Response to Fluid demo page

Daphne Ogle daphne at
Mon Nov 19 17:49:07 UTC 2007

Comments below...

On Nov 19, 2007, at 6:58 AM, Joseph Scheuhammer wrote:

> All,
> A few weeks back, I posted a message to the wai-xtech DHTML style  
> guide
> working group asking for their opinions about the fluid demos on
> Specifcially, I asked:
>> In terms of keyboard accessibility, the Reorderer currently defines:
>> 1. the arrow keys for navigating among the orderable items, and
>> 2. control+arrow to move an orderable item to a new location.
>> The latter constitutes a kind of keyboard based drag-and-drop. In
>> terms of this interest group, are these reasonable keystroke
>> definitions given the context?
> I received a number of interesting responses. In particular, one  
> fellow
> had a lot of comments about the visual feedback regarding selection  
> and
> focus in the lightbox. I asked him if he would mind my forwarding his
> email to this group, since his ideas were of a "design" nature. I have
> not heard a response. But, since his ideas are worth discussing, I've
> decided to just quote his suggestions and post them here without
> providing his email.
> So: these aren't my ideas, but someone else's. What do people think?
>> Keyboard Interaction:
>> The use of the ctrl key with the arrow keys is good. We usually also
>> map Ctrl+Home and Ctrl+End to move the items (here the image)
>> horizontally , similar to the effect of standard home and end.
Ctrl+home and Ctrl+End are a great idea.  In fact, I think they were  
included in the original descriptions of behavior (or at least should  
have been :) ).
>> Recognition:
>> I think it is quite helpful to indicate the use of the Ctrl key. But
>> the indication currently is counter-productive because while moving
>> the user needs to know where the object has moved to. Due to the
>> half-tone coloring it is much harder to recognize than using the
>> standard focus coloring . From my opinion the focus should keep the
>> current colo rs (you don ’ t really lose the focus here) but a small
>> icon or other additional indicator shows the effect of m oving, most
>> favorable a similar indicator as the mouse would indicate when moving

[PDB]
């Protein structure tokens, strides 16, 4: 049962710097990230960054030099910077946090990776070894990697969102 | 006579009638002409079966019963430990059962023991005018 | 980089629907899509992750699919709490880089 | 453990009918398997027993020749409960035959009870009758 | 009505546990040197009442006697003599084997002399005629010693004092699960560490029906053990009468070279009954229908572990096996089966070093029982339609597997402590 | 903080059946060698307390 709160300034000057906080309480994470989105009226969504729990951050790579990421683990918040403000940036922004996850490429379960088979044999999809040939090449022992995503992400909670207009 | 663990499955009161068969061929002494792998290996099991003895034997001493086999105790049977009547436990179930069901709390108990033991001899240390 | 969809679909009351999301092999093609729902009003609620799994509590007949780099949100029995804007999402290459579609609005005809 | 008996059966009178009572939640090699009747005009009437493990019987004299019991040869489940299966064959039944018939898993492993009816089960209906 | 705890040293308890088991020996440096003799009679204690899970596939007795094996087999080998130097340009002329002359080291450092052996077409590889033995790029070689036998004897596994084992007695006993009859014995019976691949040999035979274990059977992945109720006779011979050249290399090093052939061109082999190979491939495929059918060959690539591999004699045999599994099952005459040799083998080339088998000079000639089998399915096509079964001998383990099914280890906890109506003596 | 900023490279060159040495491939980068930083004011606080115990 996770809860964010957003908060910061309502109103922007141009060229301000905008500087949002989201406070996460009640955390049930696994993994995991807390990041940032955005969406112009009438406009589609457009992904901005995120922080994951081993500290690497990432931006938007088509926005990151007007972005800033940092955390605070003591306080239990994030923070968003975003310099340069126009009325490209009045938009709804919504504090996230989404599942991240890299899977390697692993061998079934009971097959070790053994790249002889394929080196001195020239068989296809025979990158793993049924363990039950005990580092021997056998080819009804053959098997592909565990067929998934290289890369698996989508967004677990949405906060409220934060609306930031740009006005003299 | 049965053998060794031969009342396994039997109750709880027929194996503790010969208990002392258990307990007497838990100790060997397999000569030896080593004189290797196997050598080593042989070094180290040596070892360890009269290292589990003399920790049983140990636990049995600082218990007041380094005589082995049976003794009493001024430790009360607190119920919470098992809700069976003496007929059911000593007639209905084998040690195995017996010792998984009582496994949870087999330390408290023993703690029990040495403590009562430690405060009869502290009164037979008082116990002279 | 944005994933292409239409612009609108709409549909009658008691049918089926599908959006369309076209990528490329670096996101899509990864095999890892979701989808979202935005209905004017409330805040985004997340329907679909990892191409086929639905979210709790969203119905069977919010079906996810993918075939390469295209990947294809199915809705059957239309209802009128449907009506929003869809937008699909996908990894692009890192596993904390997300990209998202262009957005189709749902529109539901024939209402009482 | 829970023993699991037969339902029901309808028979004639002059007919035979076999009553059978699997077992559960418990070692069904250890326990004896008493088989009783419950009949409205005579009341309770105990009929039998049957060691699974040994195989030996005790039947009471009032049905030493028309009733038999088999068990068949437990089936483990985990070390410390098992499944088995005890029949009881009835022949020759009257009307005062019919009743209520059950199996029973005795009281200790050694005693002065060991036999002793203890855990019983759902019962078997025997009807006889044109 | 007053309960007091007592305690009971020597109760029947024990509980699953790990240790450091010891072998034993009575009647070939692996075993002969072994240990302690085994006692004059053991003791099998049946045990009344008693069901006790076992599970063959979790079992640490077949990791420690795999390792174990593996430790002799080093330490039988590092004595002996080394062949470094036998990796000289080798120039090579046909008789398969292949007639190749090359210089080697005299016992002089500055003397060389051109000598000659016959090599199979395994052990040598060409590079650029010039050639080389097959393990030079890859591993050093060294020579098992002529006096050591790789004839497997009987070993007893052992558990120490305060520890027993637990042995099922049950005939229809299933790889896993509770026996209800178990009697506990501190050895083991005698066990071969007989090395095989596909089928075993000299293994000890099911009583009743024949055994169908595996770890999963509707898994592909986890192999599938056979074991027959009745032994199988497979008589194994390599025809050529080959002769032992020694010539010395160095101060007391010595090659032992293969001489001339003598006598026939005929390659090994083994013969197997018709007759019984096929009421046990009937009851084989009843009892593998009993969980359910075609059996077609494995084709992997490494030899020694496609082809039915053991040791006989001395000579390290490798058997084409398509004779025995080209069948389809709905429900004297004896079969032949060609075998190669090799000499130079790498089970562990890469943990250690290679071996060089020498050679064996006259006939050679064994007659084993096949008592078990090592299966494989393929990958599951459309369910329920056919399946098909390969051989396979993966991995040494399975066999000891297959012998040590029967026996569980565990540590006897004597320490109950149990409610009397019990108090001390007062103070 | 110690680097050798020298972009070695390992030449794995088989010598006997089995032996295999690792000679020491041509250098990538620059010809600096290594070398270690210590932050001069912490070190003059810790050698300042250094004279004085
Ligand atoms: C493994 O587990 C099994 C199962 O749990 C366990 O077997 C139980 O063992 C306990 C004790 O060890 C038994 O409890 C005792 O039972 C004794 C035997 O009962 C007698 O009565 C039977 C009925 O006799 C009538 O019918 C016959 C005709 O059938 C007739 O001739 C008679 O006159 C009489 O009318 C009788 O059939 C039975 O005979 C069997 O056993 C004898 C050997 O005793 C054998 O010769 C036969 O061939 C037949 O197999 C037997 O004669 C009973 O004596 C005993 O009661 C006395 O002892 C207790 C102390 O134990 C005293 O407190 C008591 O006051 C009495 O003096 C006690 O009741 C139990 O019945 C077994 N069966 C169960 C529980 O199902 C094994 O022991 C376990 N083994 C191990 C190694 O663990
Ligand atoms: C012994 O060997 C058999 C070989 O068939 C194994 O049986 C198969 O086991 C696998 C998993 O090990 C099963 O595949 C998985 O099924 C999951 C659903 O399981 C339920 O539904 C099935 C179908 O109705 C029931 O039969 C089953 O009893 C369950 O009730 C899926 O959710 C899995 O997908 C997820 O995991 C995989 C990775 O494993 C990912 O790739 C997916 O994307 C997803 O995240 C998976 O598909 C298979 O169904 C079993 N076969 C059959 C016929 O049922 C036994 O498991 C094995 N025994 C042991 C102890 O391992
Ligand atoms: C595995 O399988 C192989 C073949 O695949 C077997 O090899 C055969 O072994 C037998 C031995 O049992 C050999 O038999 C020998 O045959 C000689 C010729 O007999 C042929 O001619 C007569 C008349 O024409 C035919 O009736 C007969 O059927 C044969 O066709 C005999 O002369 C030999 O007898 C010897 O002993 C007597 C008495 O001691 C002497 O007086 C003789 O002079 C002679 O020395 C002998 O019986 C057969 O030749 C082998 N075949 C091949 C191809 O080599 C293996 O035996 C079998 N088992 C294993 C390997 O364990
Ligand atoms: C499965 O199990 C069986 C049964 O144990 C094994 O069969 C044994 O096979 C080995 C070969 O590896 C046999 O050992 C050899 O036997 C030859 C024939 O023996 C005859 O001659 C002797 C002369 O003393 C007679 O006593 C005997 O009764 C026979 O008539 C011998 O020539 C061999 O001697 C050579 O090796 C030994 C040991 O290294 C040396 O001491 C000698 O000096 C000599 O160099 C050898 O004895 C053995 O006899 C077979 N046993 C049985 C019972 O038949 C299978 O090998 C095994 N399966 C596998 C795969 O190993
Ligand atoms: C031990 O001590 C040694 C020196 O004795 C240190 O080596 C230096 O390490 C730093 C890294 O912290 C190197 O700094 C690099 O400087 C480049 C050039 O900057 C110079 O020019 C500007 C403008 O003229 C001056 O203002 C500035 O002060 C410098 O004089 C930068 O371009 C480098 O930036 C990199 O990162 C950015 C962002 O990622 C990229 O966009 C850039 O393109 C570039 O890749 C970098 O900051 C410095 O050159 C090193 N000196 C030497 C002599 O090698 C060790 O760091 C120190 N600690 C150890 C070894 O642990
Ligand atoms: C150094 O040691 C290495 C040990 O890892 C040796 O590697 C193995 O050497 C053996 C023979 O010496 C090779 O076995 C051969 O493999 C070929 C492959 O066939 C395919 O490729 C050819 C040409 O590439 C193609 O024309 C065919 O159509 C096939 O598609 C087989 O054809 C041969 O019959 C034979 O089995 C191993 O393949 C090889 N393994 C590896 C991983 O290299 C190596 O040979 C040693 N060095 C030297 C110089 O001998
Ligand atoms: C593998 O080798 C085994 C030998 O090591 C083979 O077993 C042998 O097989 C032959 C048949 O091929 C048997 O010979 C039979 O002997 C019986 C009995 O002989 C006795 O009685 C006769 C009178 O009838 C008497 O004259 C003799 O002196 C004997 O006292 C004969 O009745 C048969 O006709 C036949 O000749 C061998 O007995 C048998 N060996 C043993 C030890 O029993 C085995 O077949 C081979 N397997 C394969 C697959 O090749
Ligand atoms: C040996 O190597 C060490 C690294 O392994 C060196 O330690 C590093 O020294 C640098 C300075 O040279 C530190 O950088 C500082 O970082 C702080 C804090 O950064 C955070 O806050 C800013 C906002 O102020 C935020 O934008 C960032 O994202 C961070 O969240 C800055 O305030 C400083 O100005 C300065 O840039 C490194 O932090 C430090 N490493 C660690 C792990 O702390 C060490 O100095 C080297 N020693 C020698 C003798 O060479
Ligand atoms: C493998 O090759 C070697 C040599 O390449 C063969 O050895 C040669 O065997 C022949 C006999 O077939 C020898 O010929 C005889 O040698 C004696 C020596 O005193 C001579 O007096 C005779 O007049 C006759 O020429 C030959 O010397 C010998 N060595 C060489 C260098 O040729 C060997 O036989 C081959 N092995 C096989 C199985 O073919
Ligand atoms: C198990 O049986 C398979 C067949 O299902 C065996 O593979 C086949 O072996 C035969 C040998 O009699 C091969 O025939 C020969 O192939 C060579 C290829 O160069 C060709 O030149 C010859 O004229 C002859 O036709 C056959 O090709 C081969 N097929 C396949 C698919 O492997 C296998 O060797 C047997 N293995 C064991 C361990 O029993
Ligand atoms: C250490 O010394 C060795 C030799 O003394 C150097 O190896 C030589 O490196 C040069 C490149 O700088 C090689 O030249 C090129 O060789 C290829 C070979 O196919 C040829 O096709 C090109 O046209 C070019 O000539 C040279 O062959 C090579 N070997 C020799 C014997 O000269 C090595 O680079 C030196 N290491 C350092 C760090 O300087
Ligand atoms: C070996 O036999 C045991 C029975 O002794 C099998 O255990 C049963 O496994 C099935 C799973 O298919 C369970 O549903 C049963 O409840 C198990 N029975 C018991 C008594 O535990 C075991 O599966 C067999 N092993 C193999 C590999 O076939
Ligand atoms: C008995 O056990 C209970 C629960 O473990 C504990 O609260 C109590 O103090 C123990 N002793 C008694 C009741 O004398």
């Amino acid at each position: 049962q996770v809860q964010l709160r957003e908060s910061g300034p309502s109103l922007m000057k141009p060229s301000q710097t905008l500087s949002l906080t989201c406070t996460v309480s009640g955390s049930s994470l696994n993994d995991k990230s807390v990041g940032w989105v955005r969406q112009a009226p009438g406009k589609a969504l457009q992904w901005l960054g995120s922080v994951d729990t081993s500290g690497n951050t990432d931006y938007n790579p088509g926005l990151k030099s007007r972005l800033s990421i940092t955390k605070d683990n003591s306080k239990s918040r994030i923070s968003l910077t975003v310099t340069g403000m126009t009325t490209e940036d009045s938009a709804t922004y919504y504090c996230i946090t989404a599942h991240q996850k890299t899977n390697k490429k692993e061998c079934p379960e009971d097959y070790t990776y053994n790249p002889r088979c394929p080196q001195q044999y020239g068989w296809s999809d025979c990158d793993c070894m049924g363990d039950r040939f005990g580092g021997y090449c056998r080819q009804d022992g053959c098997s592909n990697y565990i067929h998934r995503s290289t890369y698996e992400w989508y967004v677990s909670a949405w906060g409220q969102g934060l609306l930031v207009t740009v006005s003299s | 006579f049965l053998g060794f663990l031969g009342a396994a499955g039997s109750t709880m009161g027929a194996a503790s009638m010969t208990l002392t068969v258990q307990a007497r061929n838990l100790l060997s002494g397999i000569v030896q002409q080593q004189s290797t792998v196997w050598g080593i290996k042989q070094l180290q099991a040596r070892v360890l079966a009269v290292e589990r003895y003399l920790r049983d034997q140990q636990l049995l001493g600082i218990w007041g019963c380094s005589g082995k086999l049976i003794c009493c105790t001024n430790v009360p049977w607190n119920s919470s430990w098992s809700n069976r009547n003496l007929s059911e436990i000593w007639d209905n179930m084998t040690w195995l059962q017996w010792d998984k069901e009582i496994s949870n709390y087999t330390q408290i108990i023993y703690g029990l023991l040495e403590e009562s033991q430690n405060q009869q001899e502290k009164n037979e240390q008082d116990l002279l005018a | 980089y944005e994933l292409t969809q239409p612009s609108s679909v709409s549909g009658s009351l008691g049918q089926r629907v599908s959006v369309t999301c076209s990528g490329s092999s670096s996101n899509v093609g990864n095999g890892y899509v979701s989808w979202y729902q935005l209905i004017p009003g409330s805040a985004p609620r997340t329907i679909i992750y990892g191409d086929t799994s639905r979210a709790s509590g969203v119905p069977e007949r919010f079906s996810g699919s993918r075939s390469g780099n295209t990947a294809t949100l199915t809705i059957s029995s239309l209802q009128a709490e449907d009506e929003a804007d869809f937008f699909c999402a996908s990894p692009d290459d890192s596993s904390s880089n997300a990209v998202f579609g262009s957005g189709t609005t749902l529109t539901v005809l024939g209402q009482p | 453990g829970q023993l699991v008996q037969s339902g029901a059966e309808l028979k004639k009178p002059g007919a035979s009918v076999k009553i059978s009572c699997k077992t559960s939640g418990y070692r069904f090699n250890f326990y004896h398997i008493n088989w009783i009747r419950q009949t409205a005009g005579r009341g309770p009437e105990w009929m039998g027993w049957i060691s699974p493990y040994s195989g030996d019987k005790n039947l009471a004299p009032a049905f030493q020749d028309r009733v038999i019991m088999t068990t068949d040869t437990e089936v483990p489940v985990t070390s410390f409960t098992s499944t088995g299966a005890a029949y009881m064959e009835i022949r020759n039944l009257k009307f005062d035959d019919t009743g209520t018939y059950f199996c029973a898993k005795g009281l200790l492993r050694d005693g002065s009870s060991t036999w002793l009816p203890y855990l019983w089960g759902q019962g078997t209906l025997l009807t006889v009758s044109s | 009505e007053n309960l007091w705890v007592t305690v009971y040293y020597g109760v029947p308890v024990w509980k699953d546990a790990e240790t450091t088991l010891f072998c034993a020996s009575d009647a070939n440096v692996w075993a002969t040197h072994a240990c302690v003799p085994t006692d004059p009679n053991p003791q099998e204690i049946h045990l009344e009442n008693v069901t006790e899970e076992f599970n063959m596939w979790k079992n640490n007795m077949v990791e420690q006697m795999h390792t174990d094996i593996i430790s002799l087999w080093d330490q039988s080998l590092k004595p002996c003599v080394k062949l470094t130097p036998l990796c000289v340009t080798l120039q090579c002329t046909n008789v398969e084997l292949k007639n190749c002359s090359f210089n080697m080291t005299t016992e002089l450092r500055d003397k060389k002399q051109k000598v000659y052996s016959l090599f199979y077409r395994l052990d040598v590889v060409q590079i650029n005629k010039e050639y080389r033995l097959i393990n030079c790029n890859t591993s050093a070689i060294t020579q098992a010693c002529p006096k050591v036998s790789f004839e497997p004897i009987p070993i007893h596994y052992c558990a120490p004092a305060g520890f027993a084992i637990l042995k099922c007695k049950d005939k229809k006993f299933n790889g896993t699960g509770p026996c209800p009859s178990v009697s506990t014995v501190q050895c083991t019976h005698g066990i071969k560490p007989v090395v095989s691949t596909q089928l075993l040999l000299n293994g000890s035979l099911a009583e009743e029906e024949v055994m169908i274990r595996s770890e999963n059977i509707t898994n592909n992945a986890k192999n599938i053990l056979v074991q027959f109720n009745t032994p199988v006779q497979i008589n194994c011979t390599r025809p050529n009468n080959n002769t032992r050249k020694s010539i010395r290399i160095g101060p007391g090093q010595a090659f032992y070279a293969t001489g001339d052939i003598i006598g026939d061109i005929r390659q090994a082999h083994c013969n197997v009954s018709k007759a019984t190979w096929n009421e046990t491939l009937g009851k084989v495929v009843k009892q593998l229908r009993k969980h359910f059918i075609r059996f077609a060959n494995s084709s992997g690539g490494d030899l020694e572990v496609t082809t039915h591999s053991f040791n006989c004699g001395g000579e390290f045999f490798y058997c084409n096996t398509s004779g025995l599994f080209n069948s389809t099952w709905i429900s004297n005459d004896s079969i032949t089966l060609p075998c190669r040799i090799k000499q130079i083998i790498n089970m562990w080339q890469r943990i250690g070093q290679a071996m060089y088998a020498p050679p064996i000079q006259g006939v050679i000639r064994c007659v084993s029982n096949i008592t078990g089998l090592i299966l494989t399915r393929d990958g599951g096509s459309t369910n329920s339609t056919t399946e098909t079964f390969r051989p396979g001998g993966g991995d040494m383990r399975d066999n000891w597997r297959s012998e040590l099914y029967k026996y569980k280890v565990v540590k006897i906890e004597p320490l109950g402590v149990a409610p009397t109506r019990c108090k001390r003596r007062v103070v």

>> objects in all directions. (Use Alt+Space, then select “ move ” in
>> Windows. The mouse cursor changes to indicate the effect.)
Took me a minute to understand what this meant but I think I do now  
and totally agree.  Essentially, the visual feedback on the image  
being moved via keyboard is backwards from moving with a mouse.  We  
currently display the moving image opaquely for keyboard but not  
mouse.  Since the keyboard moves the image immediately (rather than  
just showing where it would be moved until it is dropped like with  
the mouse) showing where it moved to is tricky.  It takes a lot of  
focus to "see" the image as it is moving (and others are moving to  
make room for it) and I don't think we can expect users will have  
that kind of focus on a task like this.  I think this person suggests  
we also use the red line indicator to show where the image is moving  
to.  Since the image moves right away I'm not sure how helpful that  
would be.  In my mind the problem is staying with the image as it  
moves.  Perhaps it could use less opacity and a strong outline to  
help differentiate it from the other thumbnails on the page?

> -- 
> ;;;;joseph
> 'A dog, a panic in a pagoda'
>  - "Bob", W. A. Yankovic -
> _______________________________________________
> fluid-work mailing list
> fluid-work at

Daphne Ogle
Senior Interaction Designer
University of California, Berkeley
Educational Technology Services
daphne at
cell (510)847-0308

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